But even among these concessions to conventionality are some quintessentially Concrete moments, such as the scene where he returns to confront his ex-wife in his new body. I won’t spoil it for you, but the resolution to that scene is much truer to the gently melancholic spirit of Concrete than the violent denouement of the main plot. The art, meanwhile, is as good as ever, particularly the scenes in the alien environment. This is drawn as a Steve Ditko-esque abstract landscape, and the aliens themselves even look a little like Ditko’s Nameless Ones.

Stronger than the main story is the miscellaneous material that fills out this volume. One untitled story shows off Chadwick’s visual flair, with panels filled with Kirby-tech. In another story, “I strive for realism”, creator meets his creation a la Dave Sim or Grant Morrison. This story, along with the volume-closing “The building that didn’t explode”, presents Chadwick’s worldview.

For writers like Sim, Morrison, or for their fellow-traveller Alan Moore, the real world of science and nature isn’t interesting enough. They must resort to super-nature, to gods or God or mad ideas, one-part hooey to one-part hogwash, with a little delusional thinking for good measure.

For Chadwick, by contrast, the world is just as it seems in nature documentaries. Once you get past the macguffin of the aliens who transplant Concrete’s brain into his new body, there are no pixies, no fairies at the bottom of the garden. There is just the world, unadorned and as it is. Mystery and beauty, in Concrete, are immanent in the world itself, which needs no human invention to dress it up.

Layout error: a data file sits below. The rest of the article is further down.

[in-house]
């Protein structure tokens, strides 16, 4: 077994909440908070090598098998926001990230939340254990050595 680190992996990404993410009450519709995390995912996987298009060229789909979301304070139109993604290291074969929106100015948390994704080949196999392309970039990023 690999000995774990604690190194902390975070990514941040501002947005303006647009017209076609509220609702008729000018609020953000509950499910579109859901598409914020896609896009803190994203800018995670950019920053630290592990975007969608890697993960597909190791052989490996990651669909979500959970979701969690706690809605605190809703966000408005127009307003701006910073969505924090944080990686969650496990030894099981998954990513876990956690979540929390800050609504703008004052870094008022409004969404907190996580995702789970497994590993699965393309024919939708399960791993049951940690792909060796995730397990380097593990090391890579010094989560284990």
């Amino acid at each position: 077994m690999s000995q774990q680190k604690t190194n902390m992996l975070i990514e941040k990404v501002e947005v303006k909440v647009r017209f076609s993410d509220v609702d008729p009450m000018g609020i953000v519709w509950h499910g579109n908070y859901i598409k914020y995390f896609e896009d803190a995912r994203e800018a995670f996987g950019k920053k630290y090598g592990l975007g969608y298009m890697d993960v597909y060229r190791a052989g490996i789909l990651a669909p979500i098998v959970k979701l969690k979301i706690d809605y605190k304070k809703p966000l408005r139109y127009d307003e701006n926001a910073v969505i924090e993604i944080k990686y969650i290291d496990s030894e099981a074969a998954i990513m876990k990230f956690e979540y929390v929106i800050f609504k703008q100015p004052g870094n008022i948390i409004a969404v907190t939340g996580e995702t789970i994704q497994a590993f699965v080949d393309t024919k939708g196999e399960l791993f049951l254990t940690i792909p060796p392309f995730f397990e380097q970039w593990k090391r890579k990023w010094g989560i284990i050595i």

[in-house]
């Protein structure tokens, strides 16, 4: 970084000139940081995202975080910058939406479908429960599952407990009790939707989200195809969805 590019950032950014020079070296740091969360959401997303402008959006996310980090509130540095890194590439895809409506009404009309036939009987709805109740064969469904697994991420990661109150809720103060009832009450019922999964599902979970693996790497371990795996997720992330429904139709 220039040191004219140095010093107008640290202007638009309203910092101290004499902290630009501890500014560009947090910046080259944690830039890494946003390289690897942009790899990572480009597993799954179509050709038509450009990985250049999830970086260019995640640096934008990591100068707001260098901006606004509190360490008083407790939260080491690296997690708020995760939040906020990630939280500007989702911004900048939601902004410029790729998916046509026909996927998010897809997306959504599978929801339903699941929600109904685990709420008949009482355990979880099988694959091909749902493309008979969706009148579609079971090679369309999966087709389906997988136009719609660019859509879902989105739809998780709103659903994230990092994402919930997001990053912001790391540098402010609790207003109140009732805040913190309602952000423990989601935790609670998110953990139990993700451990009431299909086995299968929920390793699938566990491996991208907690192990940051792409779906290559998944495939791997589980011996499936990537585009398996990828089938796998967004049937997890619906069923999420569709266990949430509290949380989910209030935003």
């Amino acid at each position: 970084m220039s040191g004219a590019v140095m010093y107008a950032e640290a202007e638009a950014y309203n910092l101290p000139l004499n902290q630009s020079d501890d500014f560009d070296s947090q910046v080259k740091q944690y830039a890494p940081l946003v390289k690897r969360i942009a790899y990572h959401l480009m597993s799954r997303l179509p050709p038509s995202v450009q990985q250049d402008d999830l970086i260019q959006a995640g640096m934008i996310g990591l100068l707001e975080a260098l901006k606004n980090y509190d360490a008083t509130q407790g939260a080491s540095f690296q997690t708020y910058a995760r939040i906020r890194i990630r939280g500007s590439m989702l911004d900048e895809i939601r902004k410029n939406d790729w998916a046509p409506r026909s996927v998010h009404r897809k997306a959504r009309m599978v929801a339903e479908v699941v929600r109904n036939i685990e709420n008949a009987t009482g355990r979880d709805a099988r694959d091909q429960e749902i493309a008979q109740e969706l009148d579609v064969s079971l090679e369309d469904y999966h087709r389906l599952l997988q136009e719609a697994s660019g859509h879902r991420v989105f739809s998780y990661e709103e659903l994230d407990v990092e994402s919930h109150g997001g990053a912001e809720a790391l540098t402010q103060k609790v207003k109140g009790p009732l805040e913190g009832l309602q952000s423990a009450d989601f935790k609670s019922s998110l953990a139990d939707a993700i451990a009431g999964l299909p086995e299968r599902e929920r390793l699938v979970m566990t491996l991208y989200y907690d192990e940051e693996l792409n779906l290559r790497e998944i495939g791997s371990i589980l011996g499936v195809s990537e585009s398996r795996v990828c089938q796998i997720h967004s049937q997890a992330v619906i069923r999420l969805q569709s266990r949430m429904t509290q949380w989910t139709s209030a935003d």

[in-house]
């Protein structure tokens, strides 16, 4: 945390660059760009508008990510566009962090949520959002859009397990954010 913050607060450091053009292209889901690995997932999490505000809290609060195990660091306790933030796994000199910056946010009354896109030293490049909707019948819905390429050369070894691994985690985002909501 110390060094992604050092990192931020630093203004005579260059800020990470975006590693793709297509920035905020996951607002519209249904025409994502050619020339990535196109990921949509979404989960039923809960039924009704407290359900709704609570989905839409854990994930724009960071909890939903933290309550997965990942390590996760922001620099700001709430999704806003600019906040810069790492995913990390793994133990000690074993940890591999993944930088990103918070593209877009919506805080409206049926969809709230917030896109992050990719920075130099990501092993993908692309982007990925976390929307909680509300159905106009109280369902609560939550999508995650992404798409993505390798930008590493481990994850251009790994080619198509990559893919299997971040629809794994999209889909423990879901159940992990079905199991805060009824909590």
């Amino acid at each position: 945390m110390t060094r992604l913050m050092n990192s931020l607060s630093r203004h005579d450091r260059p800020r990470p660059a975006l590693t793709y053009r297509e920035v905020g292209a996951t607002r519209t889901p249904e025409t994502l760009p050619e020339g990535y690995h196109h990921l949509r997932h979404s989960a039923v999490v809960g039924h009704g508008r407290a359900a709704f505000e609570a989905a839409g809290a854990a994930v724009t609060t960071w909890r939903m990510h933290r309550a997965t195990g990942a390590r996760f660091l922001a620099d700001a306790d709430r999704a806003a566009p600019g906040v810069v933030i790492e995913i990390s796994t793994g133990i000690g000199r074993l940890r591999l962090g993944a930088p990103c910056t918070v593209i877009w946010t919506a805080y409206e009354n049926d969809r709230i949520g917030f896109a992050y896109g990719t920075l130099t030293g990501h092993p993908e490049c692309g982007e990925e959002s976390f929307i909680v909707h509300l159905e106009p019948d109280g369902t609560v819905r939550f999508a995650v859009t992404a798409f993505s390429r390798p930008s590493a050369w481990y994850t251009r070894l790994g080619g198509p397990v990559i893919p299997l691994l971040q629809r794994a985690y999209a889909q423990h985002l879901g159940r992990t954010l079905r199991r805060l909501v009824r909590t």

Hence “The building that didn’t explode”, which tells of how Chadwick and some fellow artists narrowly averted disaster in their youth and then ponders why they were spared:

“Was it destiny? The divine plan, that these stellar artistic creations were meant to shiningly soar forth, bringing light to dreary lives?

“No, that’s bullshit.”

Chadwick goes on to lay out his view of the world, which couldn’t be further from the hazy mysticism of Sim/Moore/Morrison. It is a “crazy casino” offering “capricious gifts” with no sense beyond what we put into it.

“I strive for realism” similarly aims to undercut superstition. When Sim and Morrison wrote themselves into their stories, meeting their characters, they used their soapbox to voice grandiloquent theories about the narrative structure of the real world.

By contrast, Chadwick’s biggest flourish in this story is an illustration of relativity theory, showing Concrete as a four-dimensional worm in time-space (a little bit like in Donnie Darko), extending in as many directions as Concrete has been in the past. A nice visual effect–but then Concrete himself points out that the artist has visually assumed motion relative to the earth. Since the earth itself is in motion, Concrete’s four-dimensional worm would actually carve out a “compound helix” path through space.

Such stories show Chadwick’s scientific rationalism, but Concrete is at its very best when Chadwick lets loose his naturalist passion, contrasting the rock-steady Concrete against nature, vast and unknowable. Chadwick’s keen eye for negative space effectively highlights nature’s majesty and scope in these scenes, whether on the ocean floor, deep in a woodland, or on the heights of Everest. His characters also often rhapsodize nature, as in the story in this volume where Concrete quotes at length from Frederick Harrison on mountaineering. Characters aren’t always mouthpieces for their author, but they’re surely voicing the author’s passions here.